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The Cure: Galore - The Singles (1987-1997) The only thing stopping this being an essential release is the complete plunge in momentum for The Cure in the last few years. When they were at their peak they were the best. The band who launched a thousand indie-dance discos across the land, then dragged UK alternative rock from pokey clubs to US stadiums, changed the adolescent world simply by penning the most succinct student- love pop songs. The way the likes of "Catch" and "Just Like Heaven" make your heart pogo should put Cure main-man Robert Smith up there with Morrissey as a legendary figure in British pop. HHHH

Echobelly: Lustra (Echo) Things definitely went a bit weird in the world of Echobelly this year, for not only did the bassist leave during the recording of Lustra, their third album, but second guitarist Debbie Smith departed abruptly on its completion. Unfortunately, it is left to vocalist Sonya Madan to provide the charm for this modestly nondescript affair. Her voice is imbued with its characteristic purposefulness and sly sensuality, but is only matched by the tune on the starkly atmospheric, "Here Comes the Big Rush". HH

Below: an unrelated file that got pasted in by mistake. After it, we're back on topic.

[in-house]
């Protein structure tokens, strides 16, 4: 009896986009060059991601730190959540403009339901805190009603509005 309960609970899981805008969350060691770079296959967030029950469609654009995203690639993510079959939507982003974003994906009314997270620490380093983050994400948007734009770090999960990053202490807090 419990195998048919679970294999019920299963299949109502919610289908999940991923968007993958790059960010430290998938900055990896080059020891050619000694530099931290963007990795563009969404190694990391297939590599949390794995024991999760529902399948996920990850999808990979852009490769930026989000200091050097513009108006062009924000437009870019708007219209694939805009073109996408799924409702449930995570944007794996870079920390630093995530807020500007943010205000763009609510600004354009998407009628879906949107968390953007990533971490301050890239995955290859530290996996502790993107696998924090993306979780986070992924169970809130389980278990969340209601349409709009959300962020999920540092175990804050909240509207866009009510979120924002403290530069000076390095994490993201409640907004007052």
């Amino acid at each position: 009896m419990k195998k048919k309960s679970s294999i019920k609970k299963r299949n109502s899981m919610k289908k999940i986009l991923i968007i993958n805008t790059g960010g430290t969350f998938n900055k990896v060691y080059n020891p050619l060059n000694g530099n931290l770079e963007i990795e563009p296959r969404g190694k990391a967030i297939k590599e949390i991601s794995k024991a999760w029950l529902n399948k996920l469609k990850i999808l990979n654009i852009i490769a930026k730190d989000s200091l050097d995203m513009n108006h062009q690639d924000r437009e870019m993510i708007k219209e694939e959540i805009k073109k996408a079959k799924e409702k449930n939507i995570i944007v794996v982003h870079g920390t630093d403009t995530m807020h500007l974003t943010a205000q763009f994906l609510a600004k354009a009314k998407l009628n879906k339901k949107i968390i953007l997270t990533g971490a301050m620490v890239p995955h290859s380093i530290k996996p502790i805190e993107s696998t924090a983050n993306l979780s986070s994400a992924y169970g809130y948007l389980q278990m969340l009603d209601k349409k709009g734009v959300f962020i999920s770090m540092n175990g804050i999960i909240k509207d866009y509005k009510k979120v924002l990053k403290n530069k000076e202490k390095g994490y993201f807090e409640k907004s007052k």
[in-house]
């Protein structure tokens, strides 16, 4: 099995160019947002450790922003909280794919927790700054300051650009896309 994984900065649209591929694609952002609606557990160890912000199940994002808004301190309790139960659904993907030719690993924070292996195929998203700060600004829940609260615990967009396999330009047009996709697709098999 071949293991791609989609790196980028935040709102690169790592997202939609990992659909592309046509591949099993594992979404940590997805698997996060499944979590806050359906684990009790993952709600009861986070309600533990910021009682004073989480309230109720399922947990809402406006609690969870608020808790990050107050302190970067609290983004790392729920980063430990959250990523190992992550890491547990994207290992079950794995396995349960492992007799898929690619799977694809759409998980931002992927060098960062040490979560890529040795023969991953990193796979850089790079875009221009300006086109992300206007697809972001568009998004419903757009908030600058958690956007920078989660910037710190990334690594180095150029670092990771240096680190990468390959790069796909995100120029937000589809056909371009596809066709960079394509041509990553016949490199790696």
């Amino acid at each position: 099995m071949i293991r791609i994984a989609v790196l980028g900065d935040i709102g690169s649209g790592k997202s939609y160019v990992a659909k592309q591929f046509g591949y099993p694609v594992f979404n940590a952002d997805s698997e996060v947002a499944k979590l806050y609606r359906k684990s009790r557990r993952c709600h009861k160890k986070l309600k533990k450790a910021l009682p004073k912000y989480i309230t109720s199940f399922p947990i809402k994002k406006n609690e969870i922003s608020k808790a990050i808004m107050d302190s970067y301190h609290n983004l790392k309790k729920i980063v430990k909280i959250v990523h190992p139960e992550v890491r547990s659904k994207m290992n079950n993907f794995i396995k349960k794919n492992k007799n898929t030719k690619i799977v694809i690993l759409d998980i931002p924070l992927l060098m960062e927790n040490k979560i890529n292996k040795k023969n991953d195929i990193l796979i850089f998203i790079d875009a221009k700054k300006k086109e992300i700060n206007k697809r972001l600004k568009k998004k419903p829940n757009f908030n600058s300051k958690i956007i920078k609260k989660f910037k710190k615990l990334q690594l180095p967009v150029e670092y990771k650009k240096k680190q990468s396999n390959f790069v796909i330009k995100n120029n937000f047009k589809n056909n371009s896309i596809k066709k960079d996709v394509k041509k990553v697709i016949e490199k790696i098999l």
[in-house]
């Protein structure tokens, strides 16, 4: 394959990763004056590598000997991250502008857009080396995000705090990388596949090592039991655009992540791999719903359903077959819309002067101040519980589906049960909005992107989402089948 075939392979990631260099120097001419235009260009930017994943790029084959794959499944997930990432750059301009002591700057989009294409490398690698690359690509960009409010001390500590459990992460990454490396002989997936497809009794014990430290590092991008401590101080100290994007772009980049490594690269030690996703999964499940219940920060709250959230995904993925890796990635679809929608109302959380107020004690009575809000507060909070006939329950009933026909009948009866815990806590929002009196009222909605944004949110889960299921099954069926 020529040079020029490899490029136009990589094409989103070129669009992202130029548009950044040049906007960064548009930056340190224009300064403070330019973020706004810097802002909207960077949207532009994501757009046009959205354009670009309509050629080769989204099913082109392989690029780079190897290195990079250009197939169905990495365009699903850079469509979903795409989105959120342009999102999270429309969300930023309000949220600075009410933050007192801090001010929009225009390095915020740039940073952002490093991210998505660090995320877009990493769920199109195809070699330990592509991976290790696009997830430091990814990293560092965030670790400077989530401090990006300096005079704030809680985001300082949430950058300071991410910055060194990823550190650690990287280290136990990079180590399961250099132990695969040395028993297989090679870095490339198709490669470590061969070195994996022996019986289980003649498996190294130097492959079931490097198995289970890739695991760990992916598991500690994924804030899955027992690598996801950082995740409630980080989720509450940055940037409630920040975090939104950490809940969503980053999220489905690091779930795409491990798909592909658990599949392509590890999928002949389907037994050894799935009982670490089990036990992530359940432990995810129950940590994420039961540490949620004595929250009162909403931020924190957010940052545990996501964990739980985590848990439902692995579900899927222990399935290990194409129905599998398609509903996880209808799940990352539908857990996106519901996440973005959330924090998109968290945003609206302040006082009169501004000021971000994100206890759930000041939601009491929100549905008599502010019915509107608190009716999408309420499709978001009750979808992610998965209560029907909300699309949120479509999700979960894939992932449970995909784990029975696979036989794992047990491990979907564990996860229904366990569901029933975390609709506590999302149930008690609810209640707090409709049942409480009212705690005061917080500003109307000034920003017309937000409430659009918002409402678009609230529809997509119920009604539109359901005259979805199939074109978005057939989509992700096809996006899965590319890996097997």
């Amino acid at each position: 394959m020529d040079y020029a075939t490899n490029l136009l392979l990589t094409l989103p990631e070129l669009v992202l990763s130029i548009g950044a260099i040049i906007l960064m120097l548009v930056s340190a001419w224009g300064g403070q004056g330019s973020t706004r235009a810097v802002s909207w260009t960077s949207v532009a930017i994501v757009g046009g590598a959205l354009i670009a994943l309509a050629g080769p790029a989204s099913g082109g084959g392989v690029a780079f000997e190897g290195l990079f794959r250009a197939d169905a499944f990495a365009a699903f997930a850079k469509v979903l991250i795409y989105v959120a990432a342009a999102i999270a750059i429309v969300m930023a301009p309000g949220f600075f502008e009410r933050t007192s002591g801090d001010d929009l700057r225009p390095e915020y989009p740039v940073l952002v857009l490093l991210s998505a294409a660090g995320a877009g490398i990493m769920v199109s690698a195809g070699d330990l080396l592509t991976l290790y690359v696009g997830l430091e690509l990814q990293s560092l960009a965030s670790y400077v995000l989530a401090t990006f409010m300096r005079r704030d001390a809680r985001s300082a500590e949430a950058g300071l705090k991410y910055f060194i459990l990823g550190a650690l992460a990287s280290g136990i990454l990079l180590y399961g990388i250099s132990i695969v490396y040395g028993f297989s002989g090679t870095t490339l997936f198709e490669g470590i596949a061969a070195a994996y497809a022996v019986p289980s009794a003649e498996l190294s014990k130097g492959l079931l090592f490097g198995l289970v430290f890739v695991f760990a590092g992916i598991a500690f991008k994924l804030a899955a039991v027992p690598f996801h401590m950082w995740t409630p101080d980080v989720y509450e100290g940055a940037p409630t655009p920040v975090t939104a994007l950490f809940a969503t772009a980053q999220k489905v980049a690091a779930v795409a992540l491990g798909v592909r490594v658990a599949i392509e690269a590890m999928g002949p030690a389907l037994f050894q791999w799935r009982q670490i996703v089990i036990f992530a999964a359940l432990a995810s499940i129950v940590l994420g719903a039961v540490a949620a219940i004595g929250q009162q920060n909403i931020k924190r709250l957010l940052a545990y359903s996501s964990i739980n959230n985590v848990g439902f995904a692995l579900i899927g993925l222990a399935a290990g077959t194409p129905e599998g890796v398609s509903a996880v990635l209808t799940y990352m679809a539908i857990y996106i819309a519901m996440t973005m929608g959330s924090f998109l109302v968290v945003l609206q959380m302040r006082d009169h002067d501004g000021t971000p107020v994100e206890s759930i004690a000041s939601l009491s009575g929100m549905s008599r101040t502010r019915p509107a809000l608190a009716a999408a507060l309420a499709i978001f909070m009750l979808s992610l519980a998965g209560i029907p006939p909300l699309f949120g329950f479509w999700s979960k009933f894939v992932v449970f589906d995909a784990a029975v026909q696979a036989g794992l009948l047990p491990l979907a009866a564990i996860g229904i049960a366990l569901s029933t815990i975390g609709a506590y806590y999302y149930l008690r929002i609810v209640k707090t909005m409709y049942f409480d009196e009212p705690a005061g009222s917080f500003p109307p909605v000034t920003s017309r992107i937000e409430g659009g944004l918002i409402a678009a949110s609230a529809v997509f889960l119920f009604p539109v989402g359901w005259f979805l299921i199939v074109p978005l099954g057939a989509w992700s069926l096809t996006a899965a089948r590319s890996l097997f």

Black Grape: Stupid, Stupid, Stupid (Radioactive) Destined to be Loaded magazine's album of the year, given that Shaun Ryder's men-behaving-badly philosophy seeps from its every pore, but the band manage to be irrepressibly funny with it. "Get Higher", with its doctored samples featuring Ronald Reagan, is the launchpad for a hedonistic album that never loses an opportunity to be seedy ("Dadi Waz a Badi"). Best of all, compared with Gallagher's lyrics, Ryder's win hands down. He's not only a brilliant survivor, but damn clever too. HHHH

Led Zeppelin: BBC Sessions (Atlantic)

A double-album nostalgia trip which would be a thrill if it didn't quake so much with pomposity and self-importance. It has taken 25 years to prise these Zeppelin recordings from the claws of the BBC, and most of the favourite dinosaur tunes are here, resplendent with Jimmy Page's guitar pyrotechnics and Robert Plant's caterwaul. But this is the Nineties, and our Nineties sense of irreverence and irony does wilt their appeal somewhat.HHH

Angela Lewis

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